As Pride Month comes to an end, the Brownsville Repertory Theater did not want to miss the opportunity to celebrate the inclusiveness the community is creating while also finding a way to support organizations that offer help for the LGBTQ community, such as the Trevor Project, with a virtual play that will take place at 8 p.m. Tuesday.
High school actors from several schools in the community will perform “The Laramie Project: An online reading” that will accept monetary donations for the Trevor Project, an American non-profit organization focused on suicide prevention efforts among lesbian, gay, bisexual, transgender, queer, and questioning youth.
“That’s one of the reasons why I kind of wanted to do it this month, is the last day of pride month but I think it’s very very relevant and it should serve as a reminder that every community no matter the size can still make a difference and can still be accepting and loving and that’s a message that should always be there,” Artistic Director Chris Ikner said.
“The idea of raising funds not only for the Brownsville Repertory Theater through donations but also taking donations for a cause that so many believe in, The Trevor Project. The idea that hate is not a value, which is kind of a true line of that show, is something that I think is important, an important story for people to be reminded of during this time with everything that’s going on.”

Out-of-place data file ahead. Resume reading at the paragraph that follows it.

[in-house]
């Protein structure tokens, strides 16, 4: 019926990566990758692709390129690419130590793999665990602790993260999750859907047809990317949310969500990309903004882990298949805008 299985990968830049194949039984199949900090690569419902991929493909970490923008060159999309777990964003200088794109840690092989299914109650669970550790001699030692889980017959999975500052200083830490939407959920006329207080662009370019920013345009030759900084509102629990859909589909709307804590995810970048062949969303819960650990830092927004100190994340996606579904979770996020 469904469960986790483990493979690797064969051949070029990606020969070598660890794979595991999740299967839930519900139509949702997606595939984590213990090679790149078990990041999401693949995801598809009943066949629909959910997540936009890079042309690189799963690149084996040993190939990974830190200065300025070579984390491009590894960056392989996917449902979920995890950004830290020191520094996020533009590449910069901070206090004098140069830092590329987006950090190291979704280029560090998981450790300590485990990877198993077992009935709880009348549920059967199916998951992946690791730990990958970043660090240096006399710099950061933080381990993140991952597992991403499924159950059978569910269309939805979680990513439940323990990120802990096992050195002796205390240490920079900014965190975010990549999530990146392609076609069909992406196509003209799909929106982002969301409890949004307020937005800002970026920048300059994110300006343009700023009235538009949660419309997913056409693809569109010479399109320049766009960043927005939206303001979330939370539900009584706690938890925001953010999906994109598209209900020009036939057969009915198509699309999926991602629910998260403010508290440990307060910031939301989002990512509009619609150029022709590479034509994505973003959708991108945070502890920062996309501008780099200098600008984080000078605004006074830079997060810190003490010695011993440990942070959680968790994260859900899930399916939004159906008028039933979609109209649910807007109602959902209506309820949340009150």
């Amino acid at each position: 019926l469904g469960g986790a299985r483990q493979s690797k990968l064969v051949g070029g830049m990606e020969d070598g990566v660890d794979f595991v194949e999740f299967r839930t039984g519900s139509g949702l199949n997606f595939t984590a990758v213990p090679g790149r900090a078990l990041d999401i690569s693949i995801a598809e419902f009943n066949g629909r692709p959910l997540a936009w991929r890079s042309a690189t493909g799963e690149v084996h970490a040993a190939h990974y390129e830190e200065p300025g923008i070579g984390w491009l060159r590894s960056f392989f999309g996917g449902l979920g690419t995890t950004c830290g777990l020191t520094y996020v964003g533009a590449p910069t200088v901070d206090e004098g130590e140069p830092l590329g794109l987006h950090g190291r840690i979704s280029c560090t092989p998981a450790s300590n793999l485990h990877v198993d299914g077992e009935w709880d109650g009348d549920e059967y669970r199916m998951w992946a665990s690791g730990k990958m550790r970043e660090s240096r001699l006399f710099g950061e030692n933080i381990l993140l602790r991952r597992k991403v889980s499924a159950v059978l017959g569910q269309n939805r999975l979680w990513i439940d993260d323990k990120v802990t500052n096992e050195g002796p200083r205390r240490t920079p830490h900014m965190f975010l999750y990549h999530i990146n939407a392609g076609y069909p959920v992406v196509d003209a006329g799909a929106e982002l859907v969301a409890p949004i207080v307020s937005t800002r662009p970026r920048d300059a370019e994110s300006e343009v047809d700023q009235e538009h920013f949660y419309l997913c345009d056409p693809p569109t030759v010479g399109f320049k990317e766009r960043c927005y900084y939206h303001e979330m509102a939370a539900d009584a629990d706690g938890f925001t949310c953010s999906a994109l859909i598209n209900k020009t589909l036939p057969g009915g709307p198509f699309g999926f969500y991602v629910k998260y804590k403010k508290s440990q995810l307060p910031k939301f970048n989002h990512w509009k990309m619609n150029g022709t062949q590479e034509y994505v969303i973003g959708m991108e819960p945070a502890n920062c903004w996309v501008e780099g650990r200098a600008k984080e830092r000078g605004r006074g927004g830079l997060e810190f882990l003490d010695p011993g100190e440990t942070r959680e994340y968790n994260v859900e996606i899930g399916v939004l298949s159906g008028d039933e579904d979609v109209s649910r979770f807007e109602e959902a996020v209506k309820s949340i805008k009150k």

The play was developed by Moises Kaufman and the Tectonic Theater Project in New York and it’s about the Matthew Shepard incident that took place in 1998 in Wyoming. Shepard was a gay man that was found beaten and tied to a fence and the play focuses on the aftermath of the incident and how it affected the community.
“It was a hate crime and it is kind of interesting looking at the news and seeing how things like different terms pop up, that was one of the first times the term ‘hate crime’ was brought to public attention after that happened,” Ikner said.
“[Kaufman and the theater] were kind of looking for an idea to write about and what they did was these actors went to Laramie after the event had happened and interviewed people of the town about the incident and everything that happened and how they felt about it. So, it doesn’t necessarily deal with the event happening on real time, but the aftermath of it and how it actually affected an entire community and how people’s voices actually made a difference and made a change to a community.”
To attend the virtual play, email email@example.com.